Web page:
by: Arthur Guiterman (1871-1943)

Little chemic-artisan,
Doing work no other can,
Deep in dewy nectaries,
Petal-walled refectories--
Apple-blossom, columbine,
Rose and lily, all are thine,
Yet, though oft thy weight they bear,
Dost thou know how they are fair?
Thine are sun and Summer breeze--
Hast thou aught of joy in these?

Pollen-yellow dumbledore,
Leave thy clovers tumbled o'er!
What's a lily? What's a rose?
Down the golden lane he goes,
Drowsing forth a prosy song,
"Honey! Honey!" all day long,
Wasting life's diviner sweet,
Hiving food for drones to eat.
Oh, thou silly, silly bee!
Idle here and learn of me!

The Bee
by: Emily Dickinson (1830-1886)
Like trains of cars on tracks of plush
I hear the level bee:
A jar across the flowers goes,
Their velvet masonry

Withstands until the sweet assault
Their chivalry consumes,
While he, victorious, tilts away
To vanquish other blooms.

His feet are shod with gauze,
His helmet is of gold;
His breast, a single onyx
With chrysoprase, inlaid.

His labor is a chant,
His idleness a tune;
Oh, for a bee's experience
Of clovers and of noon!

The Bee
by: Andrew Downing

The music of the busy bee
Is drowsy, and it comforts me;
But, ah! 'tis quite another thing,
When that same bee concludes to sting!

The Beekeeper
Author: Unknown

There was a man who loved the bees,
He always was their friend,
He sat around upon their hives,
But they stung him in the end.

A Swarm
Author: Unknown

A swarm of bees in May
Is worth a load of hay!

A swarm of bees in June
Is worth a silver spoon!

But a swarm in July
Is not worth a fly! 

The Future of Bees:

There has been quite a bit of speculation regarding the cause of the extreme decline in the bee populations around the world. Some say cell phones, some say pollution in general, and then there are those who express great concern regarding the use of pesticides and its effects on the bees. There have been studies regarding each of these possible problems, but the one that feel is the most plausible is the latter: pesticides.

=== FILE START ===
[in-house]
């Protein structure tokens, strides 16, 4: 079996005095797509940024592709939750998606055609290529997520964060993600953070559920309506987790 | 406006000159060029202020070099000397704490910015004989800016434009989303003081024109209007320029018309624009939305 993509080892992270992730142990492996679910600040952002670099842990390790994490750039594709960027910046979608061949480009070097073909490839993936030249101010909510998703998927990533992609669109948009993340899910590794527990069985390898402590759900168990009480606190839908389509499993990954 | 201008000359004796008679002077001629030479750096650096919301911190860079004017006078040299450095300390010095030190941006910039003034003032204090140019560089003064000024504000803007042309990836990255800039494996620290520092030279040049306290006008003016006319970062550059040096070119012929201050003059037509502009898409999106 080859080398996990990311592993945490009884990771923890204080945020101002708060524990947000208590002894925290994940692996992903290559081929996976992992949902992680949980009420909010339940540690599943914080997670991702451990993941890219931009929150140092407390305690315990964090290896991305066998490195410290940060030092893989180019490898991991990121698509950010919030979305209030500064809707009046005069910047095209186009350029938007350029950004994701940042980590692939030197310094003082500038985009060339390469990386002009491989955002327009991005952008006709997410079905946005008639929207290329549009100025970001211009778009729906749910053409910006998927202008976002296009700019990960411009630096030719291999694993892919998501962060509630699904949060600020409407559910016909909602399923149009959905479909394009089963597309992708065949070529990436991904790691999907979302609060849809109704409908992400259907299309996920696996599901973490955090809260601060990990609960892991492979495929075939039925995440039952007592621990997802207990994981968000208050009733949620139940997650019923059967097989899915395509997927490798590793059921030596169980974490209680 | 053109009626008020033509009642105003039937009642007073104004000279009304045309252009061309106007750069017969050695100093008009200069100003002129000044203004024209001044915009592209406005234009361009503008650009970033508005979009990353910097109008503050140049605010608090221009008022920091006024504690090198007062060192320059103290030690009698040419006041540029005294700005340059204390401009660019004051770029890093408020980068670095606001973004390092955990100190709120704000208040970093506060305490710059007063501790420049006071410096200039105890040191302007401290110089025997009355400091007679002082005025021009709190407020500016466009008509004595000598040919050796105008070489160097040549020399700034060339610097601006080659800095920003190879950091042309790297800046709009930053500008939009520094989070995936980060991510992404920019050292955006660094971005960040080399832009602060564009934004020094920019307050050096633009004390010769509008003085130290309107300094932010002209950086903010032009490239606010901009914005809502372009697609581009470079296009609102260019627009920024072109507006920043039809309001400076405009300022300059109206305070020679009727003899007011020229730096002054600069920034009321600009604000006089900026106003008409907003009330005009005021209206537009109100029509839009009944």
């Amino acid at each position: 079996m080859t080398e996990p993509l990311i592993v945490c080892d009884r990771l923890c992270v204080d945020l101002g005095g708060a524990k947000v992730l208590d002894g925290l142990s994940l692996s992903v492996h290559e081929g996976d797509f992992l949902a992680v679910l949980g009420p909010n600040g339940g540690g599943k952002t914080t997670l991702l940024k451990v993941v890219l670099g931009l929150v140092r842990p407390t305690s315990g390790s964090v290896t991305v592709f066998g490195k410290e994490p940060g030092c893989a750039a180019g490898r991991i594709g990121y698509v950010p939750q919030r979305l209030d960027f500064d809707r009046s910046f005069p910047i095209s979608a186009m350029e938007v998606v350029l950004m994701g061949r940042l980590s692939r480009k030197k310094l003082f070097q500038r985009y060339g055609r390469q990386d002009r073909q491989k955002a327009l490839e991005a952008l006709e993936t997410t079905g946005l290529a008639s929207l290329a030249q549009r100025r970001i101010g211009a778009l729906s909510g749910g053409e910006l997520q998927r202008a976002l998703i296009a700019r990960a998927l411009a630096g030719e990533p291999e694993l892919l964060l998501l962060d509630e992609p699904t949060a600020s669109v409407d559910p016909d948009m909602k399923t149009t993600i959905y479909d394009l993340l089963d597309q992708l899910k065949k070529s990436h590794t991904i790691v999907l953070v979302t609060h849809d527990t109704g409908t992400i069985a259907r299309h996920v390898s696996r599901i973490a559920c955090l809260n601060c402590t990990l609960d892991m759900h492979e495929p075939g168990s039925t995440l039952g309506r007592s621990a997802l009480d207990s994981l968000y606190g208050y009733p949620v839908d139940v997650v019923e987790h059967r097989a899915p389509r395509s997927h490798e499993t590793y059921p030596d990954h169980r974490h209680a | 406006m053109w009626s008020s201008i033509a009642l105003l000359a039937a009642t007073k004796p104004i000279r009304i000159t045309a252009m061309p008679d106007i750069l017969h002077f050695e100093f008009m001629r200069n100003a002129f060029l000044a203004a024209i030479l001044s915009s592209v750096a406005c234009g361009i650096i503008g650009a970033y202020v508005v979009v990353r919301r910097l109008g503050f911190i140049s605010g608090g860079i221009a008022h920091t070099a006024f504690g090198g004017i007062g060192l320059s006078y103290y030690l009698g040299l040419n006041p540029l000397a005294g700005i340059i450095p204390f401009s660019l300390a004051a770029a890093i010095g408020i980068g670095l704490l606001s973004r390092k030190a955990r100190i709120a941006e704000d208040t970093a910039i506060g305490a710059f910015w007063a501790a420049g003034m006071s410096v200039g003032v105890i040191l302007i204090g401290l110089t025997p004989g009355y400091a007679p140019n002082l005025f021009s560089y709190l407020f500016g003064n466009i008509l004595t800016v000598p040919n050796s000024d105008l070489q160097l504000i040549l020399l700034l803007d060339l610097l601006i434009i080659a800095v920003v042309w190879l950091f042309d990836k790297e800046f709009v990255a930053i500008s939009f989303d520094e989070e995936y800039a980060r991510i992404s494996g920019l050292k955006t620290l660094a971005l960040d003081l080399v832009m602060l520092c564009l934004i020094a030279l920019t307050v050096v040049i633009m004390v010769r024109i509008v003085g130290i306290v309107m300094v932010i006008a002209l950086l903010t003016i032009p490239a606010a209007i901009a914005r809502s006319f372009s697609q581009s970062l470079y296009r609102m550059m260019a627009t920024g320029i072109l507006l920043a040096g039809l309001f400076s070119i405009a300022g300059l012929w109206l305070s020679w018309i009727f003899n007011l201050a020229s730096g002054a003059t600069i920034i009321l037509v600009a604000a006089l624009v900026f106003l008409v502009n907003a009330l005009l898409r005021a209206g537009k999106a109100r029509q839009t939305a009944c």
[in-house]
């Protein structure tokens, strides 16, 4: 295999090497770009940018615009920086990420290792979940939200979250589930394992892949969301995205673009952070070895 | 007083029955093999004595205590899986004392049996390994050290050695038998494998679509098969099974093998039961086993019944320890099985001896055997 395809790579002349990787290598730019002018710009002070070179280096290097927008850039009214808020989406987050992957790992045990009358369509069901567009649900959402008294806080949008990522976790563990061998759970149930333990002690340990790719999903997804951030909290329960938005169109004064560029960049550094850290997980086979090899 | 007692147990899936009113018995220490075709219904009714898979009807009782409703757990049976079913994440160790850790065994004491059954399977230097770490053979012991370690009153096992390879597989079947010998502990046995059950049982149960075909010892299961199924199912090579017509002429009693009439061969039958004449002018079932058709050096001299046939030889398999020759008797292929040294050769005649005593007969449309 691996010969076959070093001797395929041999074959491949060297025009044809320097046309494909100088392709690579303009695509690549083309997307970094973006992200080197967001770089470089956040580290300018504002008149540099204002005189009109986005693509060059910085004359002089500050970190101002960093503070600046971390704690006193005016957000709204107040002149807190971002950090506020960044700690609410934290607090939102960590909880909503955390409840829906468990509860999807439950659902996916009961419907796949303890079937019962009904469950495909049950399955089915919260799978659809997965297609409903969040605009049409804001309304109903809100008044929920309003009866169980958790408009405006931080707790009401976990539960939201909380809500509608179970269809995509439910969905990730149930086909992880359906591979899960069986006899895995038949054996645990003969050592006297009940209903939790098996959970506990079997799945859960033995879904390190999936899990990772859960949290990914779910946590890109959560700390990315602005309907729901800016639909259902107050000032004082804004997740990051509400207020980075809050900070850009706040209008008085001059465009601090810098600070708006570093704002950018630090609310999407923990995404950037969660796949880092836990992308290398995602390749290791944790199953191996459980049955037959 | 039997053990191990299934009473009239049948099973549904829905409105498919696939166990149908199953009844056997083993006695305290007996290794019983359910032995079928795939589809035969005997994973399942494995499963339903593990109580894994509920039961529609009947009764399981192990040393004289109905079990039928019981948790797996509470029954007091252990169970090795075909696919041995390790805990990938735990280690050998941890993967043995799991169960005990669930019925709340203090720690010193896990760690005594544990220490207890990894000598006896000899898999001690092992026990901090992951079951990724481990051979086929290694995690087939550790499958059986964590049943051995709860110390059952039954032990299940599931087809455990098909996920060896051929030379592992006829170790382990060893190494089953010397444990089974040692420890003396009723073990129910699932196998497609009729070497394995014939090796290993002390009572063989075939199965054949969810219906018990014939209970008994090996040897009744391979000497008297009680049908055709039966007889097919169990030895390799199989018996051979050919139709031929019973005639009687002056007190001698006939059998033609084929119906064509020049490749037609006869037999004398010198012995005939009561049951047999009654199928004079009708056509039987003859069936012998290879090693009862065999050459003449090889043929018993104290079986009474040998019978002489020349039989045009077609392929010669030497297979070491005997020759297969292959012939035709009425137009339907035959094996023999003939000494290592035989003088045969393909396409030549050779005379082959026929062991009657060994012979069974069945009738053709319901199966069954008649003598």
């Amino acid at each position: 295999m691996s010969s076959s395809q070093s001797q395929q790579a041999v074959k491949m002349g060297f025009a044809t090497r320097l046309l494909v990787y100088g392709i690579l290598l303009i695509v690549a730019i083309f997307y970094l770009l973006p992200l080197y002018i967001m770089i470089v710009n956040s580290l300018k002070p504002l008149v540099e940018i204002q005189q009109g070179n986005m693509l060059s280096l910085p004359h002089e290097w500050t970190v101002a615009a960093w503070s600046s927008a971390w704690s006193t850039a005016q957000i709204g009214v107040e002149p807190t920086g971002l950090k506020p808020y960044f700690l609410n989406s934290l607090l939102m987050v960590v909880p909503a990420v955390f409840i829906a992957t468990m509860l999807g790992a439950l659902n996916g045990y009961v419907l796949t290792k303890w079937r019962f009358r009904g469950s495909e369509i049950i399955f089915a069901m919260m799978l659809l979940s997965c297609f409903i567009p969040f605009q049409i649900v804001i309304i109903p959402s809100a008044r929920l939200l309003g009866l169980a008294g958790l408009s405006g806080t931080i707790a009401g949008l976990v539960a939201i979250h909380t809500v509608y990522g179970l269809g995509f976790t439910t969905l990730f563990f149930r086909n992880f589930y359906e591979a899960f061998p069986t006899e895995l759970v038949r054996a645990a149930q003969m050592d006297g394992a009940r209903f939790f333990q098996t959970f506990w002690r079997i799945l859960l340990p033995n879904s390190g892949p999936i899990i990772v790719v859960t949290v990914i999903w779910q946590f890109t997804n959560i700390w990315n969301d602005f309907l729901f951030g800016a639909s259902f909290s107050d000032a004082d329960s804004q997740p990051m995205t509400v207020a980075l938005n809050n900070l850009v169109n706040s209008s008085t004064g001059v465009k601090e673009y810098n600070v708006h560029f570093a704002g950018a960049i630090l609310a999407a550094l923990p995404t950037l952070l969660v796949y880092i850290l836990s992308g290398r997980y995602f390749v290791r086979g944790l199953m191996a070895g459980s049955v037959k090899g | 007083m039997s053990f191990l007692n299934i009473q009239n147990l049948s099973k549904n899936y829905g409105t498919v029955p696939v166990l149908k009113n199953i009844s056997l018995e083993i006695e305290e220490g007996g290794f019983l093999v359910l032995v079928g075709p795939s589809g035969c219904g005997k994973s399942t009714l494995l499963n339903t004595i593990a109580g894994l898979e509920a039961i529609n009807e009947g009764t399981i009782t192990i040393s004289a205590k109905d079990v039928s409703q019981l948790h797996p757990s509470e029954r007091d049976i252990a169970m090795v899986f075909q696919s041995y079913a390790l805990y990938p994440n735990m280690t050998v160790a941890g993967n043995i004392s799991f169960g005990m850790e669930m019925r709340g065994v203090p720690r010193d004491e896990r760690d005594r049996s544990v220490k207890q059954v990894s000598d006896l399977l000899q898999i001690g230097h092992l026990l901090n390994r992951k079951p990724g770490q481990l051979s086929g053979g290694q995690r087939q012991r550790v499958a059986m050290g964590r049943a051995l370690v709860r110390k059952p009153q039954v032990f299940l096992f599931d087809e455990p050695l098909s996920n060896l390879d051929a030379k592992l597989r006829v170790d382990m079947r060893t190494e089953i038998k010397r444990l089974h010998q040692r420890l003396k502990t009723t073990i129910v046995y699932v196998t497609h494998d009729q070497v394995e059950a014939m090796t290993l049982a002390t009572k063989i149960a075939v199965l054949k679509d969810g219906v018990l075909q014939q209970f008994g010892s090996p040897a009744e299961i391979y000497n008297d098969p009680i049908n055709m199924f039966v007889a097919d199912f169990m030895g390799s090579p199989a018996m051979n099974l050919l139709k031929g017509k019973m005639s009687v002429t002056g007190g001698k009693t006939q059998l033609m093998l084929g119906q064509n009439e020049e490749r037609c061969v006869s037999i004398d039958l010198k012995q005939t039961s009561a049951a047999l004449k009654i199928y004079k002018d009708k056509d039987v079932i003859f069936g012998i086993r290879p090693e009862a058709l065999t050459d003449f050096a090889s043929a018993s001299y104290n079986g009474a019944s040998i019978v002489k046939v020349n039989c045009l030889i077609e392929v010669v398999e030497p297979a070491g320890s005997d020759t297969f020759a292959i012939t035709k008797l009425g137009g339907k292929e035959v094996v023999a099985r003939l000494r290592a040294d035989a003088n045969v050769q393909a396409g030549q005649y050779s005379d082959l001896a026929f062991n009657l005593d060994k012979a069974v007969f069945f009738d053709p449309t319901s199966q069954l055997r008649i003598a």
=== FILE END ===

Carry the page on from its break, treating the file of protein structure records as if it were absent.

The following link is to an article posted on Facebook. It is well worth the read! For anyone who uses pesticides on their yards & gardens, please consider otherwise. There are organic methods that work just as well and don't have the detrimental side-effects (on humans, animals, plants OR insects!)

Please read this article and pass it along to others.

***All graphics in this post are from the article linked above.


  1. Love the wife's tales of the bees and all the folklore that comes with the bees. I currently have five hives. Three years ago, I bought ( a big oops apparently) three hives. I am having ups and downs with the bees--but it is all a learning curve. I treat them with great respect, and I let them do what they do--I try not to interfere. They have been doing their thing for eons. I 'raise' them naturally--no antibiotics or chemicals. Were we live, we are not exposed to chemical farming, and we do not use or believe in the use of chemicals. I am now up to five hives.

    I hope one day you may acquire a bee hive or two.

  2. LOL I think the "buying" thing is definitely something we, today, have to overlook! I'm just not into trying to find a hive to collect. I envy you having your hives. I'm still hoping to have a couple, but we live in the middle of crop fields, and they do spread their insecticides and fertilizers, both via air and those long motorized contraptions that spray directly onto the field. I have seen bees pollinating my garden (the plants that would actually grow!), but as for where they house themselves, I haven't seen anything close to a hive anywhere - "wild" or in someone's yard/field.

    I am still optimistic though, that I will eventually get to try my hand at beekeeping. :)